6. 6. Wider benefits for society .... • Ecosystem Services - Water quality, flood risk reduction (water storage in uplands/culm/wet grassland), protection of soils & carbon storage • Cultural heritage (rural skills/practices) • Visual Landscape (retention of stone walls, etc) • Access/tourism • Maintains rural communities & supports rural economy
  7. 7. Fundatia ADEPT… protecting Transylvania’s unique farmed landscapes, their biodiversity, and the farming communities who live within them.
  8. 8. ISSUES • Restricted by climate, soils, temperature • Remoteness from market/ transport routes • Fragile & vulnerable habitats & species intrinsically linked to traditional systems (fragmentation) • Often small farms (Economic viability for families/young farmers – losing generational knowledge • Market forces & social pressures (quality versus quantity) THREATS • Often outside designated areas • Intensification • Abandonment • Knock on effects of either above = loss of biodiversity • Poverty – loss of people from the land (culture) • Loss of cattle (particularly traditional breeds) – losing money at market, increase in continental breeds • Renewable energy & afforestation
  9. 9. Key findings from livestock report: Dartmoor • Significant decrease in pony numbers (currently no market value, heritage lines being lost) • Move away from traditional breeds to continental breeds • Less hefting and shepherding on hill makes management difficult (some areas under or over grazed) – upland habitats sensitive to changes in livestock numbers • Management is linked to profitablity of livestock farming – Initiatives that support & link with farm business will have biggest effect on grazing practices • Continued management on many sites dependent on agri-environment schemes • Barriers – over winter housing, livestock health issues (ticks, liver fluke, etc) • Farms being broken up (loss of smaller farms) • Issues of commons – non active graziers http://www.rspb.org.uk/Images/Final_Report_tcm9-340975.pdf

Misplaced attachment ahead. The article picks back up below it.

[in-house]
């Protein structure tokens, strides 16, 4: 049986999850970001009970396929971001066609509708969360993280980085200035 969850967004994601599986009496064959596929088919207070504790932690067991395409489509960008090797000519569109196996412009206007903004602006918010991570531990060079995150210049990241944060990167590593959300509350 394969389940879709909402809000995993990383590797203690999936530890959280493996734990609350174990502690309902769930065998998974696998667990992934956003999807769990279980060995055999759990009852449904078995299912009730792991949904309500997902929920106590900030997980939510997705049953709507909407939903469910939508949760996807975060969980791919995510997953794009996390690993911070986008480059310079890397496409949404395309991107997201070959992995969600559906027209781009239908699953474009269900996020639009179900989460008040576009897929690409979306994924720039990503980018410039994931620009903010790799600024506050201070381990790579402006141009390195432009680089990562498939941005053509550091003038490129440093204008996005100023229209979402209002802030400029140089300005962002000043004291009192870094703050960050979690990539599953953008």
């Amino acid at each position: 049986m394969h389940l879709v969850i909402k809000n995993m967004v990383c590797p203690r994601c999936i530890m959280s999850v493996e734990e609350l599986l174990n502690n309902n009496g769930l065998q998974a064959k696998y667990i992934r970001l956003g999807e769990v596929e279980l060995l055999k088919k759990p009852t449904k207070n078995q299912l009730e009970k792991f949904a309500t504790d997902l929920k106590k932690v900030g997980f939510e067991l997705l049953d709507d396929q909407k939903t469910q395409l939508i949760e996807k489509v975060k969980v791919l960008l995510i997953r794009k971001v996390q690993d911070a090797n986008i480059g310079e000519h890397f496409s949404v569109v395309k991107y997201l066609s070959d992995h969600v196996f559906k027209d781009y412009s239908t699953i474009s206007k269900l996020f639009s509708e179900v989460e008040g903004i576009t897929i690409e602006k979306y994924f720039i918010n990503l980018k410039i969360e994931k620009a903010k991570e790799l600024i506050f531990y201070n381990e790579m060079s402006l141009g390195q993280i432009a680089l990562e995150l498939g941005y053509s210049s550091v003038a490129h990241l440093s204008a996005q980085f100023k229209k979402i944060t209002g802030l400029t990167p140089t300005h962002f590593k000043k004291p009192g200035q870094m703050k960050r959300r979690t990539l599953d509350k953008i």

10. 10. • In 2011, Cumulus Consultants (funded by EFNCP) undertook several pilot studies in the South West to test the HNV indicator guidelines: • South Devon (19.5% HNV farmland of study area – 33,700 ha) • Culm Grassland (15.5% HNV farmland of study area – 40,628 ha) • Blackdown Hills (10.5% HNV farmland of study area – 36,860 ha) • Dartmoor (49% HNV farmland of study area – 3.936ha) http://www.efncp.org HNV pilots in South West England
  11. 11. Blackdown Hills, Devon. NE HNV map in red, project map in green/brown HNV farming in Devon project findings (May 2011)
  12. 12. 5 things the UK Gov must do now to save HNV farming: • Through the Common Agricultural Policy ensure that High Nature Value farmers are properly rewarded for supporting our most precious wildlife and landscapes. • Prioritise spending on targeted Rural Development Programmes across the UK. • Build on what we’ve got: through valuable funding programmes such as LIFE+ and INTERREG, support local community led initiatives that encourage the continuation of sustainable grazing and land management in places of highest value. • Make progress in identifying and monitoring High Nature Value farming systems. • Invest in research on High Nature Value farming systems across the UK, including an assessment of the broad benefits they provide for society and the threats they face.